DOA: Dead Or Alive

DOA: Dead Or Alive


Reviewed by: Sam Moore

Video game movies. They're so rarely a good idea it seems. Dead or Alive (DOA) might benefit from the fact that few people seem to know it is a video game movie. The DOA franchise is a somewhat successful beat 'em up series most famous perhaps for the realistically modelled breasts of the female characters therein. Outside of the gamer crowd, however, DOA is likely to be considered a standalone venture, which is actually a bad thing. People don't expect that much from video game movies. You see, as a video game movie DOA is pretty much average. As a 'normal' movie held to 'normal' standards, this is possibly the worst film I've seen in years.

The plot, such as it is, goes like this: a tournament is being held on a remote island by mysterious recluse Donovan (played by Eric Roberts) who invites the best fighters in the world to compete for a $10m prize. Each of the main fighters has their own reason for being there: retired wrestler Tina (Jamie Pressly) wants to shrug off her cheesy past and be taken seriously; master thief Christie (Holly Valance) just wants the money and anything else of value Donovan may have in his island vaults; and exiled Japanese princess Kasumi (Devon Aoki) is looking for her older brother, who went to the tournament the previous year and never returned. In between matches, the ladies form a strong bond and investigate the strange island, eventually figuring out Donovan's master plan. It's all a ruse to gather data on the best fighting styles in the world, for a nefarious purpose which I won't ruin but you can probably see coming.

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The standard of acting in this film is downright abysmal. When one of your main characters is played by a soap actress turned failed pop starlet, I suppose you can't really expect much. Eric Roberts is corny and cringeworthy as the bad guy, while Aoki is painfully wooden. She was better off in Sin City where she didn't have to say anything. Interestingly the best acting to be had here comes from Jamie Pressly (My Name Is Earl, Not Another Teen Movie) who does a decent job with what was she's been given. She has also gotten into excellent shape for the role, and is probably the only female character whom you believe could actually kick some ass. Speaking of which, the fight scenes in DOA are passable but nothing special. If you're a fan of decent fight movies - perhaps you're familiar with the influx of Asian martial arts films these days - you'll likely scoff at DOA and complain about the copious use of CGI and camera shake to make up for the lack of mass behind the impacts. However, if you're more used to Western fights, this is run of the mill really. The most interesting combat seems to involve Tina, most likely because Pressly's gymnastics background lowers the number of occasions where stunt doubles and camera trickery are required.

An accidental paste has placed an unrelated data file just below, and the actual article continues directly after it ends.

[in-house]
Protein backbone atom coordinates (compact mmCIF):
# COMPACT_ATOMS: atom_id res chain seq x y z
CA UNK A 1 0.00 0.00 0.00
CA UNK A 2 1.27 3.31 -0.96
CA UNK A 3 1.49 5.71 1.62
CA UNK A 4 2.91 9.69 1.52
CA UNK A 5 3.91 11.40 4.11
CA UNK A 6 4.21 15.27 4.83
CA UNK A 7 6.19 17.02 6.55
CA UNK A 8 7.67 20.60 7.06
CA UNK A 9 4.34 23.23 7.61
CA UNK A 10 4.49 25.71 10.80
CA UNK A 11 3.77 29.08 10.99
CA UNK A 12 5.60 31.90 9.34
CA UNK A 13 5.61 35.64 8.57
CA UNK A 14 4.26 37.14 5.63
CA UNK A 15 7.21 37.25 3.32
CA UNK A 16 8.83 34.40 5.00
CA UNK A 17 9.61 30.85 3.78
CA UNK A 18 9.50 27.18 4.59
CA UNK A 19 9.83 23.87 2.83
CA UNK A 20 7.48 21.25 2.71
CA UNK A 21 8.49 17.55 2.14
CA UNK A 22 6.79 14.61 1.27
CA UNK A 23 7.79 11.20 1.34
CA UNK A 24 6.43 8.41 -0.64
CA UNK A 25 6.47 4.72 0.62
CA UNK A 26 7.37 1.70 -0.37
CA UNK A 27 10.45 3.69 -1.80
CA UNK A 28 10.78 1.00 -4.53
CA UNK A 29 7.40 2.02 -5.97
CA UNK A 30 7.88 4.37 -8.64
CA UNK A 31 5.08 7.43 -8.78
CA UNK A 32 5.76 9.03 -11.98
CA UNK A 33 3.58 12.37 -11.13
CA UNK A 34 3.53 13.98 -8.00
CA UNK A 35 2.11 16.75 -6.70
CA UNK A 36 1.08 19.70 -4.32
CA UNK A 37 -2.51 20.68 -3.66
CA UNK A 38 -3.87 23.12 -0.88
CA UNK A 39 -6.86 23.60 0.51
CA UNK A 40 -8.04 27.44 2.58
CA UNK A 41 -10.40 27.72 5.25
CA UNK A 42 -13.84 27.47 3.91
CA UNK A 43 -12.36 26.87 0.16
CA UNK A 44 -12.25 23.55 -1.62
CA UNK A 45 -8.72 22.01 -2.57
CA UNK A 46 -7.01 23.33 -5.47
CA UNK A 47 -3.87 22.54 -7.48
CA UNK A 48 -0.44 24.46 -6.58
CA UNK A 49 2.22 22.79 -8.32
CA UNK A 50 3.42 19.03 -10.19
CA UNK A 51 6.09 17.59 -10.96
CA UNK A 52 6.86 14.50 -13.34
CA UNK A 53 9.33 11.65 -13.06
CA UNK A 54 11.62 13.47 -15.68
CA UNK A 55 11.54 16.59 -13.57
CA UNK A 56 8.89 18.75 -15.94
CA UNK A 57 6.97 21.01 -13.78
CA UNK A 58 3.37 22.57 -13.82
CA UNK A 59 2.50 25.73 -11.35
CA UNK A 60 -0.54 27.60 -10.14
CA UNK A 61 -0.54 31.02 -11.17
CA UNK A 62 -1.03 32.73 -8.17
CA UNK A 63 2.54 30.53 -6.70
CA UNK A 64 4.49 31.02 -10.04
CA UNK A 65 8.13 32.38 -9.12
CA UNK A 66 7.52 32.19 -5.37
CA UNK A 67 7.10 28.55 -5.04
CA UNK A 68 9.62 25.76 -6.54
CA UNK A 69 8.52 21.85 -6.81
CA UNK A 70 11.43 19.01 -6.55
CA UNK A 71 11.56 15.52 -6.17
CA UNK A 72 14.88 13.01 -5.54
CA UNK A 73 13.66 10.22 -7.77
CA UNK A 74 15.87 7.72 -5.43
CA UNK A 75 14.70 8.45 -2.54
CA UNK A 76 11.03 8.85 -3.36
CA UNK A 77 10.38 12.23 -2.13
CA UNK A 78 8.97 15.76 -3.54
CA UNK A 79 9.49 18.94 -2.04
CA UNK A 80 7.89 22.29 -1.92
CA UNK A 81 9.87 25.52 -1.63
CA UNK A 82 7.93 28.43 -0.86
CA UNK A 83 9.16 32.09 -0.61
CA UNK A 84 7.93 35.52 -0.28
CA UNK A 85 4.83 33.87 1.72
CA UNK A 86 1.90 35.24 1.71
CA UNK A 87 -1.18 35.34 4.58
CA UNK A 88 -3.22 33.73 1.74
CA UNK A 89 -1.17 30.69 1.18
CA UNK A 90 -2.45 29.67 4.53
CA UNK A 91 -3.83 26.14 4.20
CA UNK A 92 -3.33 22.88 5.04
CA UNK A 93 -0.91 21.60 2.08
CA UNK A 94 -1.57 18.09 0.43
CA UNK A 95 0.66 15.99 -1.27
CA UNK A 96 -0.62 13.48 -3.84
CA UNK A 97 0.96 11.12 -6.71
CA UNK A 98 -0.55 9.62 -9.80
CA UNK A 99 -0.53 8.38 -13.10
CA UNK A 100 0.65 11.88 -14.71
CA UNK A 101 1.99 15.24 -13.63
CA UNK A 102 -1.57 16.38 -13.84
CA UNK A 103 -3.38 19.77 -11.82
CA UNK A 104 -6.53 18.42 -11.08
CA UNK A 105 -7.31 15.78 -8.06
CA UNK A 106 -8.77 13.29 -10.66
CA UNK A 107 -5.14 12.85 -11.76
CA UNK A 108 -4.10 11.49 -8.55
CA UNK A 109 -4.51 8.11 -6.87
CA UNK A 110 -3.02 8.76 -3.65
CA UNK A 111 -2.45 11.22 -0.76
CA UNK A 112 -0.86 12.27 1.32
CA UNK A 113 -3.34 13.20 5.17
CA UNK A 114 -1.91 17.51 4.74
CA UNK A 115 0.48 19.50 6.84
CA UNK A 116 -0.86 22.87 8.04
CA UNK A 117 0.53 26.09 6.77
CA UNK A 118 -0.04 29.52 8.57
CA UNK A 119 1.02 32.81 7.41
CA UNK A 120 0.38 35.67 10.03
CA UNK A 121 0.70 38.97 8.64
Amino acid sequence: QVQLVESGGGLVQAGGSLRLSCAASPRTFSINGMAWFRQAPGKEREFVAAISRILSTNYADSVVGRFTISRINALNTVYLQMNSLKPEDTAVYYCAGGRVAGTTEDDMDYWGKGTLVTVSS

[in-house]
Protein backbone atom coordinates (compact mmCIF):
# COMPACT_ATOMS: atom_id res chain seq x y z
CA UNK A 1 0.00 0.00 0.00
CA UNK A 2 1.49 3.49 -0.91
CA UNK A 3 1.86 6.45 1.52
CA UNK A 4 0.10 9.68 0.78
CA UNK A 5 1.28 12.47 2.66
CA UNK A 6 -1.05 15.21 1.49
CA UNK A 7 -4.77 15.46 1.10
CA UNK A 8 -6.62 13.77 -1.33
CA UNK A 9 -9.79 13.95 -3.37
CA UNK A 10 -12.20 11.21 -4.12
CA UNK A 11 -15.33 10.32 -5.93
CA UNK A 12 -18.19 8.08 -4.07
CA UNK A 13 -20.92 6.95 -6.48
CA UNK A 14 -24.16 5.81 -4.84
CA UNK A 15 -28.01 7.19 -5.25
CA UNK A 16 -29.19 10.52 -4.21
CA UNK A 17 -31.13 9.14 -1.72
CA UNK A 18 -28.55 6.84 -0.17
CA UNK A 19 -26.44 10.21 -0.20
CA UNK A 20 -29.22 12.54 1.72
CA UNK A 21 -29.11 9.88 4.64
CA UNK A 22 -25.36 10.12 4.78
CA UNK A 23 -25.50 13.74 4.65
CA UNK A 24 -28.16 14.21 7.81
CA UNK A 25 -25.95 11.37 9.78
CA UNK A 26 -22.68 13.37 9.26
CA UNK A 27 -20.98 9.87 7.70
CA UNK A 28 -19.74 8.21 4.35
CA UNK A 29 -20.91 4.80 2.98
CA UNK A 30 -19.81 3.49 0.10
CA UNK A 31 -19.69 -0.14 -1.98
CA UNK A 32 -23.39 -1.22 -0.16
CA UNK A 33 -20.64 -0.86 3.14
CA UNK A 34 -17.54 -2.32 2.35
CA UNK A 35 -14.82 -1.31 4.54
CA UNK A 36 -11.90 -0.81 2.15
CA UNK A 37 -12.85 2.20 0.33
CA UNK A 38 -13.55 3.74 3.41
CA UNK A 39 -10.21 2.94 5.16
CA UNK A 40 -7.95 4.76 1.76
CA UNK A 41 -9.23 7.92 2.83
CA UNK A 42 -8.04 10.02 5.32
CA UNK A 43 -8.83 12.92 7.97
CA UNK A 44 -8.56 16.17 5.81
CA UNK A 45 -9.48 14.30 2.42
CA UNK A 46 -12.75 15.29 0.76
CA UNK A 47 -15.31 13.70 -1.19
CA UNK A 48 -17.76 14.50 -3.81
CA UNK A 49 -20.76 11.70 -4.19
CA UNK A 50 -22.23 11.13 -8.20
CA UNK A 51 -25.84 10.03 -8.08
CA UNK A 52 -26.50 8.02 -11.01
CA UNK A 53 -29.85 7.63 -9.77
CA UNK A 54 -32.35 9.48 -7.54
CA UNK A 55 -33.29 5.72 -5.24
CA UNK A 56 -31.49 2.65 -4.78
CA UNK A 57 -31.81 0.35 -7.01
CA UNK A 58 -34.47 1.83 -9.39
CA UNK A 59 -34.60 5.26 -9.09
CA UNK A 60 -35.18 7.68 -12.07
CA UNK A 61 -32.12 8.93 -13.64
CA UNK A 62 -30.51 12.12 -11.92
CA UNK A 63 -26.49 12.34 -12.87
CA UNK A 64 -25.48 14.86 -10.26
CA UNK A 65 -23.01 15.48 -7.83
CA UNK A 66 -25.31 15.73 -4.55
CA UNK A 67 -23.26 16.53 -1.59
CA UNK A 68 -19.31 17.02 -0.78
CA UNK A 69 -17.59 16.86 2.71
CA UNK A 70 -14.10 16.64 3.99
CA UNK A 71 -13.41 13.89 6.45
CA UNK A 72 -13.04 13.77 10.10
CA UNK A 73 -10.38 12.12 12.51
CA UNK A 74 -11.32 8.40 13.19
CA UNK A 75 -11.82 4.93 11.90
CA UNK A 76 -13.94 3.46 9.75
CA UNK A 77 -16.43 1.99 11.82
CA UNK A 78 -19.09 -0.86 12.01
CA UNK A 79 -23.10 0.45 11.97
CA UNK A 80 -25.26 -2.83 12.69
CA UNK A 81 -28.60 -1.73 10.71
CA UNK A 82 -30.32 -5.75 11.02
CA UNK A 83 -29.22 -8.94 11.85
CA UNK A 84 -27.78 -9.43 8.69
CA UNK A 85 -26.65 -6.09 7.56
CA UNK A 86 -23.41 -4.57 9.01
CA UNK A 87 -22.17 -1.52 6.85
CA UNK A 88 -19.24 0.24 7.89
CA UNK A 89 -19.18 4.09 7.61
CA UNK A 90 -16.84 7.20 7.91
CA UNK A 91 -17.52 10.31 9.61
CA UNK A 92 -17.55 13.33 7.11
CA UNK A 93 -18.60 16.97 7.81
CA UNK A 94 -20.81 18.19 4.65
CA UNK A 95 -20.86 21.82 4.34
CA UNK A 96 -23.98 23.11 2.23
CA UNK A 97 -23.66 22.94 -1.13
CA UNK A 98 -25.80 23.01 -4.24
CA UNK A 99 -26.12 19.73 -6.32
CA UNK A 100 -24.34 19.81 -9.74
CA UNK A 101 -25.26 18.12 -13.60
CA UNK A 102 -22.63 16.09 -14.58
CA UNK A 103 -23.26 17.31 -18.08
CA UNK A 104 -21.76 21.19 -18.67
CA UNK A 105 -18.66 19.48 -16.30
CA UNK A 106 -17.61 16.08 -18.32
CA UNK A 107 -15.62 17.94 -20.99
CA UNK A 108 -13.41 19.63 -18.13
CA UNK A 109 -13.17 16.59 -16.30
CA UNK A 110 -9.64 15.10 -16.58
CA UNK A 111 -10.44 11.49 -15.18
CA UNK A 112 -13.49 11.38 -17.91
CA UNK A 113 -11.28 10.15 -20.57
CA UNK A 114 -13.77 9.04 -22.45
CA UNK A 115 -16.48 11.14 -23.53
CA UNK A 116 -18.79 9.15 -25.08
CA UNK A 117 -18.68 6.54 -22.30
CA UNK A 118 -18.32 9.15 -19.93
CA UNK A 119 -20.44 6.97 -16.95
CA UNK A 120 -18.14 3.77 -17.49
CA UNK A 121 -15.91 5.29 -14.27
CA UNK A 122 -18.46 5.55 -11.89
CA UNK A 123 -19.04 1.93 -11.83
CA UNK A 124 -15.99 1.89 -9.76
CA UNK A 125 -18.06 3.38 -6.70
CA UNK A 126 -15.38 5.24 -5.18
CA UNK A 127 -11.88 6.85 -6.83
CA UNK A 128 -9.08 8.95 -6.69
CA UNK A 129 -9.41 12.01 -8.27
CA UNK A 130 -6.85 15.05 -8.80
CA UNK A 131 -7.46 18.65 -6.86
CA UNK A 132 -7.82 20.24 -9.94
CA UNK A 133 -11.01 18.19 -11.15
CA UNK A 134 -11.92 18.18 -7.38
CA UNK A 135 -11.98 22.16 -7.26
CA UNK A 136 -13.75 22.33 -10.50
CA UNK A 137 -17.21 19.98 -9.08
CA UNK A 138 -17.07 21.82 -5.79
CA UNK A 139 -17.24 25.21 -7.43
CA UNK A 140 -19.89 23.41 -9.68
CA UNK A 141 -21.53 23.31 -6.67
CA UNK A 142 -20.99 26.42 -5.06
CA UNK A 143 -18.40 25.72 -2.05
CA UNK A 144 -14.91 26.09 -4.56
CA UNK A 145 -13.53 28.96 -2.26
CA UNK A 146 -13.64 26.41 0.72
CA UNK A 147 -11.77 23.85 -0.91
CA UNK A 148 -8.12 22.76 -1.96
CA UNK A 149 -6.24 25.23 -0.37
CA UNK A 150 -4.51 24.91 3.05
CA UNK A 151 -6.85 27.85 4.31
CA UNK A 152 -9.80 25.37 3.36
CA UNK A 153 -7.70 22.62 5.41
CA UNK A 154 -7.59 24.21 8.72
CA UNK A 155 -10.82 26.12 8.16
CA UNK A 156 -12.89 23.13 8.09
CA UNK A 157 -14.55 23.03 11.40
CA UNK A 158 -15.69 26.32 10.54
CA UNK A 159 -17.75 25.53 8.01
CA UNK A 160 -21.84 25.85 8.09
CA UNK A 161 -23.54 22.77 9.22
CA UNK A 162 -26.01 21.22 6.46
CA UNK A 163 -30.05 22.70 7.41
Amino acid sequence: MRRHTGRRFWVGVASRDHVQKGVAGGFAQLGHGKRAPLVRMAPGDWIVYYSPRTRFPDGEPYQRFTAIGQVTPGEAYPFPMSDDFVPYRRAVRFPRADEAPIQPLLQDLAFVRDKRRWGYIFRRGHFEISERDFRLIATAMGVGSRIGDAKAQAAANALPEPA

So, the script is terrible. The acting is terrible. The soundtrack is entirely unremarkable (a few remixes of tracks from the games are in there, but this is meaningless unless you've played them). The camera work is somewhat interesting if you've played the video games (quite a few angles and effects are lifted straight from the game series) but is generally mundane. Furthermore there are plot holes here so large you could park a bus in them. My favourite is when ninja bodyguard Hayabusa (Kane Kosugi) goes snooping around the island and is attacked by wave after wave of indistinct hired goons. If you've invited the very best warriors in the world to your secret island, should you really encourage your hired goons to attack one of them hand to hand in a nice single file fashion? I don't think a single bad guy thought to bring a gun to the island.

To summarise, this movie is a video game translation through and through. And sadly it's not one of those rare ones that actually works. If you ever saw the Streetfighter movie (1994) you'll understand just how woeful Dead or Alive is. It's basically Streetfighter with better looking women and more of them. In fact beyond the eye candy I can't see a single reason why anyone should watch this film. Give it a miss.

Reviewed on: 13 Sep 2006
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Beautiful women beating each other up in a video game spin-off.
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Director: Corey Yuen

Writer: J.F. Lawton, Adam Gross

Starring: Jaime Pressly, Holly Valance, Sarah Carter, Natassia Malthe, Devon Aoki, Eric Roberts

Year: 2006

Runtime: 87 minutes

BBFC: 15 - Age Restricted

Country: Germany, UK


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